A young girl’s concern for a missing friend plunges her and her mother into a perilous situation in another of Mark's haunting psychological thrillers (The Mausoleum, 2019, etc.).
Hilda leads an odd life with her mother, Molly, a former police officer who runs a pub in the heart of Jack the Ripper’s London. The Jolly Bonnet’s morbid exhibits draw people with similar interests. When Meda Stauskas, an awkward Lithuanian girl Hilda’s befriended, doesn’t turn up for their dance class, Hilda urges Molly to visit Meda’s parents. A tough-looking man named Karol tells them nothing is wrong. Molly, who isn’t buying it, enlists her best friend, Lottie, a pathologist and vlogger interested in the macabre, who remembers the police telling her that a local gang has targeted immigrants. When the pub is visited by three heavies who attack after accusing them all of snooping, Karol turns up and throws them out. He says that Meda’s been gone three days and that her parents have called him instead of the police. Karol describes himself as a fixer of problems who expects to make a payment to get Meda back. As Molly grows more intimate with Karol, he admits that Meda may be dead, since only a fake call for money has ever come. Unknown to Molly’s crew is the mysterious bibliophile Mr. Farkas, who has a special interest in the works of Jean Denys, best remembered for transfusing blood from animals to humans using goose quills as hypodermics. Farkas has a particular reason to learn more about Denys’ work. So does Lottie after she recalls the case of a young girl, similar in appearance to Meda, who was found dead with a goose feather in a puncture wound. Farkas may be the key to Meda’s whereabouts once they learn of his existence.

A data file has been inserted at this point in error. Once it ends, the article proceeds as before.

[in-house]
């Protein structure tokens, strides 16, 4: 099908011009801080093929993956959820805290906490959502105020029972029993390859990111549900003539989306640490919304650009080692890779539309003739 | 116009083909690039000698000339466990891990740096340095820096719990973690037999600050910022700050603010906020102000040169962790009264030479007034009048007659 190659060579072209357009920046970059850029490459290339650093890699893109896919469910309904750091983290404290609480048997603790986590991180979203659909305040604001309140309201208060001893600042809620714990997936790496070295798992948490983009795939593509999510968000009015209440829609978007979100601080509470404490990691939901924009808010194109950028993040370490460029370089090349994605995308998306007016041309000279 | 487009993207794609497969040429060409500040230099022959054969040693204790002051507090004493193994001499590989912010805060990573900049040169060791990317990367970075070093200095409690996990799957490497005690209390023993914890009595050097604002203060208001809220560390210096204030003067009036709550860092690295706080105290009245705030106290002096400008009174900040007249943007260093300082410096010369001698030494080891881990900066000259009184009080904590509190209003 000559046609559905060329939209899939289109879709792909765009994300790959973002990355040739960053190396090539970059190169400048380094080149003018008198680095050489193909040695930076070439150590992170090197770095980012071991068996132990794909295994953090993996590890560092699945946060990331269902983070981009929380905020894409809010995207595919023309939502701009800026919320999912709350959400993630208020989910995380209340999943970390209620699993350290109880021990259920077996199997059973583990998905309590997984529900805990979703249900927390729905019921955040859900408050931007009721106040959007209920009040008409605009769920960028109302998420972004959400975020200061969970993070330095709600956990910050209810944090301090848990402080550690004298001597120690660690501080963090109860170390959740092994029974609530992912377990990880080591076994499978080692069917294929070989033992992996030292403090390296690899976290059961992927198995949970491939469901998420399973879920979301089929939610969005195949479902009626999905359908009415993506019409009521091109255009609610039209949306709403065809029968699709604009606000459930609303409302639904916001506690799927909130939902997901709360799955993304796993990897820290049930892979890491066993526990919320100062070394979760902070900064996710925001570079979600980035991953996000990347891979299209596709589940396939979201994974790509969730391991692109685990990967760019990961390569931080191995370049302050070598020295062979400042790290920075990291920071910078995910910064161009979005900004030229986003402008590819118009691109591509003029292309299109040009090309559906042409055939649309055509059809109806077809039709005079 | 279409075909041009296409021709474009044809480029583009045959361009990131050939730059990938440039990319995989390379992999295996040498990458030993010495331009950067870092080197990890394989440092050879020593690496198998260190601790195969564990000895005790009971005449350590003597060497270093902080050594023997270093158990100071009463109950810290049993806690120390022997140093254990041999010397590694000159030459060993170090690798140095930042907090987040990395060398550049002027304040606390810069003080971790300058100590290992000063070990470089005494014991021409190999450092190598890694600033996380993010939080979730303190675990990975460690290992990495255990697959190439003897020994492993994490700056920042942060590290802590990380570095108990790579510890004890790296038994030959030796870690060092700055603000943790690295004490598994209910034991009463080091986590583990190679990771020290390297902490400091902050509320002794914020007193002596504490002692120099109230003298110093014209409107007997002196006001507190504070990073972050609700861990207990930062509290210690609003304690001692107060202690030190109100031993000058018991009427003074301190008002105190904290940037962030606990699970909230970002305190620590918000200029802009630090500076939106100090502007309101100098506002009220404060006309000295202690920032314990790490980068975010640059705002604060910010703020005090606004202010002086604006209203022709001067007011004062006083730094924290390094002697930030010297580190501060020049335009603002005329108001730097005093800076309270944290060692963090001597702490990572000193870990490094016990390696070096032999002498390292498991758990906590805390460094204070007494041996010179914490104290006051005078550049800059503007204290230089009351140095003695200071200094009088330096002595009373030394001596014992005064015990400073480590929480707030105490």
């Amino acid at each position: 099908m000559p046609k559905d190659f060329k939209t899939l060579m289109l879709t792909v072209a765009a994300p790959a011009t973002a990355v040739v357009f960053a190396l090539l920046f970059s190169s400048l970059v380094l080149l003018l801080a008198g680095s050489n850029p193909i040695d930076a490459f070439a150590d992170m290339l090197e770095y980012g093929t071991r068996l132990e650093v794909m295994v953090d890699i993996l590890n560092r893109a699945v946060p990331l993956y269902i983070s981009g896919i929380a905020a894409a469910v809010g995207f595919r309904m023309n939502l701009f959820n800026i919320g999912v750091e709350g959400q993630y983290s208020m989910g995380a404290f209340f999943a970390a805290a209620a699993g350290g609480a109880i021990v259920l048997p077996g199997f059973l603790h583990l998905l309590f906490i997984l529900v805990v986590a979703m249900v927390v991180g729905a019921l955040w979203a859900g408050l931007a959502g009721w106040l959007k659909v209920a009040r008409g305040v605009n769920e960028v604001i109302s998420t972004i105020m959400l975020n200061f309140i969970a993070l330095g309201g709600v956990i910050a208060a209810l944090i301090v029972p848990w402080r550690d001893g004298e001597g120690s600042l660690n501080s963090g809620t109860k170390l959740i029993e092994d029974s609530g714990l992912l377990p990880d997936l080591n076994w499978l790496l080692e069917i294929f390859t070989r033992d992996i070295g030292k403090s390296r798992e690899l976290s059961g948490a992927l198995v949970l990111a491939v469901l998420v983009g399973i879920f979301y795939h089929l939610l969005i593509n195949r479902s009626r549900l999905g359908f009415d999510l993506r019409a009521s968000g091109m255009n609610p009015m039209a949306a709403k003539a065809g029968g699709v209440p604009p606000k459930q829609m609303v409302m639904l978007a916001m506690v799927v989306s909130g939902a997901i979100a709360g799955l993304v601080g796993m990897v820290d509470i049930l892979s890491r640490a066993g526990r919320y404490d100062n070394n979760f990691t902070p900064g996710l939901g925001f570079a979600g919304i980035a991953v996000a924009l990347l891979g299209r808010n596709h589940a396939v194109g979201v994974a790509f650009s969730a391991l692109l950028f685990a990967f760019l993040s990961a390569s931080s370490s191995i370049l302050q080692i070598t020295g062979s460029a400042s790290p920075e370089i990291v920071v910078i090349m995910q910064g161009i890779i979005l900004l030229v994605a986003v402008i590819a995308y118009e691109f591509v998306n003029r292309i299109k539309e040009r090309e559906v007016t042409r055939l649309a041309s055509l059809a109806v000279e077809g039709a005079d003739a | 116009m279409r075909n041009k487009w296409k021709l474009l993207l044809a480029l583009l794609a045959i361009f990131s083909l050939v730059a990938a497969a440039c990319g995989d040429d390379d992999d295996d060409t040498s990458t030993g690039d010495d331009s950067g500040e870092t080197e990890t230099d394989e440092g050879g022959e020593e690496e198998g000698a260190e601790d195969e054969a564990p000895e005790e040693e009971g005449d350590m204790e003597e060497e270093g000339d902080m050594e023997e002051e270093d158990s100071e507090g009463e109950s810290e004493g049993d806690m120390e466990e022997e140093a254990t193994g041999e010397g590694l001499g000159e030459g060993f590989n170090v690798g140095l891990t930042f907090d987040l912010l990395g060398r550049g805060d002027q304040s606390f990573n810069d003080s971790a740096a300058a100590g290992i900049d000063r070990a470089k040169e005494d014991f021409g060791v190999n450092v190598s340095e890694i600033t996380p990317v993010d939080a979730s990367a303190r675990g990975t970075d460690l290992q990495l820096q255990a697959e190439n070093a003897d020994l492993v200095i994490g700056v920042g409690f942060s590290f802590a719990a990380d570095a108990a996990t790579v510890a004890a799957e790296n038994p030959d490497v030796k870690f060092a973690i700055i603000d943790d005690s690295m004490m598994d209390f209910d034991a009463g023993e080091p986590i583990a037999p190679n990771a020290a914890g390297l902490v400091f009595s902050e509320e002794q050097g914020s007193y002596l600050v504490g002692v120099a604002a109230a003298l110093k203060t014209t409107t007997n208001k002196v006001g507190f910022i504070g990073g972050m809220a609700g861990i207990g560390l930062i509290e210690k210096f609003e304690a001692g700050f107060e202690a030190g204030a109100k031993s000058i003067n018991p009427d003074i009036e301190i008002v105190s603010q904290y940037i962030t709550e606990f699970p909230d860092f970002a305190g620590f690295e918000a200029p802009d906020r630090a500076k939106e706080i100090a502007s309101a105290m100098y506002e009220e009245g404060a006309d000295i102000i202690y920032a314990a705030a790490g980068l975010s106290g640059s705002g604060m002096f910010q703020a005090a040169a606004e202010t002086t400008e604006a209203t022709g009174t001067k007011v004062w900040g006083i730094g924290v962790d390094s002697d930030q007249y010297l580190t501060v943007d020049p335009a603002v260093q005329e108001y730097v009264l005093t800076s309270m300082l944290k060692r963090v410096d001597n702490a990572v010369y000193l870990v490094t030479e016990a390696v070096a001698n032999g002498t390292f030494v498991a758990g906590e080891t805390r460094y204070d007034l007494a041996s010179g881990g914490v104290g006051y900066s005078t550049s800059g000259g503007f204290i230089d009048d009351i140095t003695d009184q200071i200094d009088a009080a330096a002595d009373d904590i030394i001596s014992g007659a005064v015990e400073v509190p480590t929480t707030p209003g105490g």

Don’t expect a happy ending in this twisty, chilling tale.